“It is of utmost importance that science is communicated effectively by those who excel at it,” writes evolutionary biologist Michael Kasumovic in a piece over at The Conversation.
This take is about as axiomatic as it gets. Science and all of society benefit from an informed and knowledgeable public. There aren’t going to be many non-totalitarians who disagree with that assertion. Yet, despite this accepted sentiment, those who excel at science are not always interested in fostering popular communication, and there are several reasons why.
The first is well summed-up by Kasumovic’s colleague Bill Laurance, who writes that many evaluators of academic prowess choose not to recognize popular writing. Laurance cites examples in Australia, where he works as a professor at James Cook University:
“Neither the ERA nor HERDC give any weight at all to popular writing or non-traditional scientific projects. Rather, they’re based solely on publications in refereed journals, as well as technical books, refereed book chapters, and refereed conference proceedings.
For the current rounds of the ERA, for example, the ARC lists over 24,000 eligible journals, but virtually every single one of them is aimed at a specialized academic audience, not at the general public.
By doing things this way, the government is actually creating a disincentive for researchers to do popular writing. The reason, of course, is that it takes time to do popular writing, and that’s time a researcher could spend producing research for a refereed journal.”
While Kasumovic argues that popular communication should be a reward in and of itself, Laurance’s perspective signals a major underlying issue with regard to priorities. Scientists, and specifically those in academia, are human just like us. They’ve only got 168 hours per week and since even scientists have to sleep sometimes, their decisions and priorities must be governed by incentives.
And therein is the major problem. The incentives for popular science too frequently butt up against incentives for publishing research. The latter is key to achieving prestige within insular scientific societies, as well as for justifying and substantiating one’s work to powerful people with deep pockets. The more pressure a scientist has to prove themselves to the university and/or its research funders, the less likely they are to contribute to the broader education of society at large.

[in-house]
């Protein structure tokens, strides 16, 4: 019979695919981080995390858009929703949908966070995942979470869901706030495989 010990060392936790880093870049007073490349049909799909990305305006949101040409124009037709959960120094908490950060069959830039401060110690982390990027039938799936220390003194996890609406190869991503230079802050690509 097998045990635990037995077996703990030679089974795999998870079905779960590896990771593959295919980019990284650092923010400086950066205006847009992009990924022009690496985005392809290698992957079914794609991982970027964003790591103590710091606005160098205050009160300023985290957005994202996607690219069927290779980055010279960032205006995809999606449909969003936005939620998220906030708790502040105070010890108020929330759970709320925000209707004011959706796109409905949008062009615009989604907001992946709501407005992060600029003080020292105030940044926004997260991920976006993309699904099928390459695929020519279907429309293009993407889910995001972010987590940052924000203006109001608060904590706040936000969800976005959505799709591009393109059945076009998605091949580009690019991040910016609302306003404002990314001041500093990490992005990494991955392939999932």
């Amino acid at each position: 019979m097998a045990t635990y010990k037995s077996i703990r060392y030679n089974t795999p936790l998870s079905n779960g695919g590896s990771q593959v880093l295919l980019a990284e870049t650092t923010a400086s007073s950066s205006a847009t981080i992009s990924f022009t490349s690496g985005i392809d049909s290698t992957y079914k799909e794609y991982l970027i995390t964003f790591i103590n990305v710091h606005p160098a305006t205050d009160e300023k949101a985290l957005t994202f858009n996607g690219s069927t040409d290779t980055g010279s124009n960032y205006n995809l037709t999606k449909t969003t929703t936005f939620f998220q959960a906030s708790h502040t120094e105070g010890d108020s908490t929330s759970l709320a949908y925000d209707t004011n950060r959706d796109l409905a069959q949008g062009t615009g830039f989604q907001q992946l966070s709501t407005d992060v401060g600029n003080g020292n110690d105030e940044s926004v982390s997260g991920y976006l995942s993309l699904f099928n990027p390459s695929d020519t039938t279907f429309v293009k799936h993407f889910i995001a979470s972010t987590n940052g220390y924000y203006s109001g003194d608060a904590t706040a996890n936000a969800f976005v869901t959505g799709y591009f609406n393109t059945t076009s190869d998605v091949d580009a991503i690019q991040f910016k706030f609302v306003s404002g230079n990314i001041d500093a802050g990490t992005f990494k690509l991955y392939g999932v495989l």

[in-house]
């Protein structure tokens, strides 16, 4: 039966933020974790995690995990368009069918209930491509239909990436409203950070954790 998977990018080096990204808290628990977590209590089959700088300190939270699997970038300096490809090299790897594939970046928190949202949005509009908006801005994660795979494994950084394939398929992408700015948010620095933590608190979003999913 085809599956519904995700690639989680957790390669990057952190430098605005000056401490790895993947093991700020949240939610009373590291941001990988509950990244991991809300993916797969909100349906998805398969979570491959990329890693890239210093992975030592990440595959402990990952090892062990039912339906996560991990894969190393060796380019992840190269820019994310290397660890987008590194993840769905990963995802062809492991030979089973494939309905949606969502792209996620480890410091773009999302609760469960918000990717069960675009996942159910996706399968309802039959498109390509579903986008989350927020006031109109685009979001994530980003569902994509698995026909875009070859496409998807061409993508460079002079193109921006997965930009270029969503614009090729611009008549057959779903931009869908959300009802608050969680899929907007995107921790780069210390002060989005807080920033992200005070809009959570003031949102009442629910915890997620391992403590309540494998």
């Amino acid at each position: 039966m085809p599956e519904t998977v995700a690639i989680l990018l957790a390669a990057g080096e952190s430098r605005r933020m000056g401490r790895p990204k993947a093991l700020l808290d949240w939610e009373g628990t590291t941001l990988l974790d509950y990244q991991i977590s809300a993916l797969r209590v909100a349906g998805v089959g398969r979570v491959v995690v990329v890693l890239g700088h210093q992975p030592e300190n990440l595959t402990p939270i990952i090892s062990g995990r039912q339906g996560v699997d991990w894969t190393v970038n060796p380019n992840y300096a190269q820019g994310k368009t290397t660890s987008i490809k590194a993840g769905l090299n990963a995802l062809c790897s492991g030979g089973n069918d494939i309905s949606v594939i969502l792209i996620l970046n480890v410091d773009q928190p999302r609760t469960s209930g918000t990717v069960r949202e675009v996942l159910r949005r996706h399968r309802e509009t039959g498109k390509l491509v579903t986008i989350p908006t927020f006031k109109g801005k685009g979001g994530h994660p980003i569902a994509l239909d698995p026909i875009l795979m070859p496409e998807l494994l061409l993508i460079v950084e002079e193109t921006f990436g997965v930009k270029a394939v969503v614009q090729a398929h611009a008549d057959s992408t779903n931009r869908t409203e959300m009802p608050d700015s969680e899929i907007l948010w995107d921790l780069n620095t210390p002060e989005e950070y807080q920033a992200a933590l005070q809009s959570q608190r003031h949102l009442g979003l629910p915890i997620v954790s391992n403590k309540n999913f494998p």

Kasumovic offers wise warnings to those who would seek to open the floodgates of popular science writing:
“Creating such incentives will result in funding poorer science and diluting of the quality of science communication. That is not what we want or need in a time when there seems to be a war on science.”
Yet a fair compromise between these two perspectives would almost certainly be better than our current state of affairs.
At the risk of sounding like a company shill, this is one of the reasons why I so enjoy Big Think’s ongoing series with the Floating University in which cool folks like Michio Kaku evangelize for science (among other academic subjects).
There needs to be more opportunities like that for scientists to be able to speak to society at large. Ted Talks offer a nice platform. Certain YouTube channels get the tone right. But if we’re looking to promote popular science above its current status, there needs to be an overlap of incentives for insulated research and mass communication. And to prevent the science from getting watered down, such a network needs to be administered by those in the know — perhaps even the academic evaluators themselves.
So maybe the question here isn’t so much, “How do we incentivize individual scientists to focus on popular communication?” but rather, “Why not make mass communication a major priority for scientific academia?”
Read more at The Conversation.
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